“Golly, what a gully,” President William Howard Taft was heard to mutter when he first saw the Grand Canyon.
Teddy Roosevelt was more profound: “Leave it as it is. You cannot improve on it. The ages have been at work on it, and man can only mar it.”
Both of these thoughts are rumbling through my brain as I think about the 18 days Peggy and I are about to spend rafting 280 miles down the Colorado River.
Few people come away from the Grand Canyon untouched and we are no exception.Its vastness, beauty, and geology have pulled us back time and again, as have its natural and cultural history.
There are many ways to explore the Canyon. For the vast majority of people, some 5 million a year, this involves a drive up to the South Rim and a quick tour of the most popular overlooks.
Sitting on the edge for an hour or two enhances the experience several times over. Hanging out on the rim for a few days while roughing it at a campground or luxuriating in one of the lodges, is even better.
For those wanting for a bird’s eye view, a helicopter trip is a tempting option. (National Park rules limit the obtrusiveness that helicopters and airplanes flying in the Canyon would otherwise create. Specific routes and altitudes are mandated.)
Beyond these more sedentary approaches to the Canyon lies adventure. Even a half hour hike down one of the more popular trails provides a trip through millions of years of history, incredible views and the heart-pounding thought that only a few feet separate you from a thousand foot tumble.
Longer hikes and especially backpacking trips provide a perspective that only a small percentage of Canyon visitors ever have.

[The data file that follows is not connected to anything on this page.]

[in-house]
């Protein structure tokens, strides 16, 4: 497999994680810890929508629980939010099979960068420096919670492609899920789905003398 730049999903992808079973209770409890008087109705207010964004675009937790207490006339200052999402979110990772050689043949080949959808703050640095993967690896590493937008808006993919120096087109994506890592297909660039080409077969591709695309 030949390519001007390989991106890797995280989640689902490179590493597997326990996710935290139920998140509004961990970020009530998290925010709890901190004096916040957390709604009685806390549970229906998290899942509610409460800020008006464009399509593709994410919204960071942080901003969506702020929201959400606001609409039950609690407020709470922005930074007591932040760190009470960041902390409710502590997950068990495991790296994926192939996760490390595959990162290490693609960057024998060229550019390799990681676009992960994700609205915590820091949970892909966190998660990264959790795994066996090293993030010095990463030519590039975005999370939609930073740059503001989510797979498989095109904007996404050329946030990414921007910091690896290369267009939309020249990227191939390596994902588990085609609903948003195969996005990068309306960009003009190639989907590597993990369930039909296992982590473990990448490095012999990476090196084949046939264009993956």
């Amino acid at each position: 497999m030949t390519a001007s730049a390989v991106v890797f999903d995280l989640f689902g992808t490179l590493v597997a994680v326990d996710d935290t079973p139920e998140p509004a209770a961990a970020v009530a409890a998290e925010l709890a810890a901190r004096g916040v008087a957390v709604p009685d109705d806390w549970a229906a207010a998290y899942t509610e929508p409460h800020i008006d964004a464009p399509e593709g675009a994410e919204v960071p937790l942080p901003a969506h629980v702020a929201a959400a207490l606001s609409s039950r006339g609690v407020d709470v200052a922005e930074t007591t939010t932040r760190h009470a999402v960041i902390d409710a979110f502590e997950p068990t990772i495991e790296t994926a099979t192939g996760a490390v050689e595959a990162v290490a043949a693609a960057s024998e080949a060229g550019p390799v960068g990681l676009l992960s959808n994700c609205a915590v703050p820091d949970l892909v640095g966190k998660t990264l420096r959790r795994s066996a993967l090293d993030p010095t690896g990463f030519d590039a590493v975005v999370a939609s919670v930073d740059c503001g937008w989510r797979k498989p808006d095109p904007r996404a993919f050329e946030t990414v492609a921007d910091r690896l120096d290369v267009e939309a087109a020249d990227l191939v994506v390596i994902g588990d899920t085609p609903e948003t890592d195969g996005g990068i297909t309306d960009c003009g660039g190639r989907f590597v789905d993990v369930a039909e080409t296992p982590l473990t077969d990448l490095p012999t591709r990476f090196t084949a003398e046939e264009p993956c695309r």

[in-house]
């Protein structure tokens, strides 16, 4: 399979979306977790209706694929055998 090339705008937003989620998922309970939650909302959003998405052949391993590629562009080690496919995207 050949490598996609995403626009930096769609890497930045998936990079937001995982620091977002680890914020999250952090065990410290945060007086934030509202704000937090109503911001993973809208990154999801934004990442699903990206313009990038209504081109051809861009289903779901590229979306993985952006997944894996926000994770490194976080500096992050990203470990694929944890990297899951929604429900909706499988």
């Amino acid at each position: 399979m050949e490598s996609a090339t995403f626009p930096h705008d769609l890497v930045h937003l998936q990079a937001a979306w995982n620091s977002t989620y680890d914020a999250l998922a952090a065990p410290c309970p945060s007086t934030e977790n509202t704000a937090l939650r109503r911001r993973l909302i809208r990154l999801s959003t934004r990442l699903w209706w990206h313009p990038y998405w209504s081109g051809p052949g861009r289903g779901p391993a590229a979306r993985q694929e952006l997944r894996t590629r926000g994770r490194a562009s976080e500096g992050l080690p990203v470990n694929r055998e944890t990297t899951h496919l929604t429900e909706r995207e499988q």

If you want to visit the inner canyon but fear you’re lifetime warranty will expire hiking out, check out the sure-footed mules that carry tourists in and out of the Canyon. It’s an outing your rear will remember for years.
At some point or the other in my life, starting with a Rim drive in 1968, I have experienced all of these approaches to visiting the Grand Canyon including trips by mule and helicopter. (Our son Tony provided the latter while he was working for Papillon.)
My most challenging journeys have been six backpack trips into the Canyon, including a week alone. Read about the latter misadventure in “The Tale of a Tail” under Stories on the sidebar.
I view our 18 day raft trip down the river as an exclamation point to my explorations of the inner canyon. Even here there are options. For example, commercial companies offer trips on large, motorized pontoon boats. These tours are quicker and definitely less work… but my sense is they lack the same level of intimacy and adventure as a private trip.